Review: Quiz Show

This past Wednesday, I saw the 1994 film Quiz Show.

Set in the 1950s, this American drama tells a story based on the quiz show scandal of the era in which the show Twenty One purposely rigged their game so that the champion would continue to reign, in an effort to boost ratings. The main story follows the winning streak of Charles Van Doren, once he trimphs over then-champion Herb Strempel in a fixed match (in which Strempel unwillingly has to answer incorrectly). The circumstances surrounding the entire scandal attract the curious eyes of lawyer Richard Goodwin who faces lots of hurdles during his investigation.

Now, without providing a flowery description, I feel the need to express that this story "tells the true story" rather than simply being "based on a true story" (granted there were some liberties taken with perception, but it's understandable). Maybe I just don't watch enough historical dramas, but it didn't feel like your typically embellished story laced with some supernatural elements that help draw in the viewer. The suspense felt genuine, not forced. And the characters felt like people, not caricatures (though the accents were pretty amusing).

In an effort to avoid spoilers, I will simply say that the movie has a solid plot and is well worth watching. But what drew me in was not the setting (which was they portrayed very well, especially in high-definition), not the acting, but presentation of ethical and moral issues each character faces. The plot was pretty straight forward, and you half-expect what to happen next, but underlying messages are rather powerful.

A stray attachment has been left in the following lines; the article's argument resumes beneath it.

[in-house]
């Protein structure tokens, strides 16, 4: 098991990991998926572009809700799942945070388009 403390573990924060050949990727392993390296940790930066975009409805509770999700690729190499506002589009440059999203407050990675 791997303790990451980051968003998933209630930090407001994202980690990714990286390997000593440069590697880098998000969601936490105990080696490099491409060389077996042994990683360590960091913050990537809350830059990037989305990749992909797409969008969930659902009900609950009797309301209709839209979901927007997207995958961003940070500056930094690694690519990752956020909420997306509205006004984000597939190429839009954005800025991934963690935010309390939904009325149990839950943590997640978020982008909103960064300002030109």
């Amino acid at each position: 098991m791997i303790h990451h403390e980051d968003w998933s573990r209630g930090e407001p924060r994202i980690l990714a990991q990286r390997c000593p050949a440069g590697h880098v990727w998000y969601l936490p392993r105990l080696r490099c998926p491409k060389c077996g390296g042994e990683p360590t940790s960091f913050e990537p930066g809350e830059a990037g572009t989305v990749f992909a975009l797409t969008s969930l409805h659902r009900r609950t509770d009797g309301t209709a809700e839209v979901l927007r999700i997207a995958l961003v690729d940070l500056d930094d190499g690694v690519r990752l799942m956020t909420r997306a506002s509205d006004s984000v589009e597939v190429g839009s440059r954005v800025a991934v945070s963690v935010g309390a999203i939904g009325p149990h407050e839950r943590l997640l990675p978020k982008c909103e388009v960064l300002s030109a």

Just to rattle off a few things the film realistically conveys:
  • The power of the lie: what it takes and what it does
  • Better ratings: the "truth" or a [fictional] "story"?
  • Public preference: the American story or the handsome hero
  • The corporate scandal and the stories they tell to hide it
  • The lengths people are willing to go for what they crave
I wouldn't call this one of my "favorite" movies, but it's something worth watching at some point. The questions it raises, from the onset to the outcome, especially once you realize this was based on a true story, certainly make you question society's values. But the remarkable thing is you won't be leaving the film with that sort of post-sci-fi-pessimism or post-tragic-drama-depression. No, it'll just leave you wondering, with a quasi-feel-good sensation.

As a person who isn't much of a movie-goer, I appreciate these rare instances when I get to watch something engaging from a completely different genre than my "usual".

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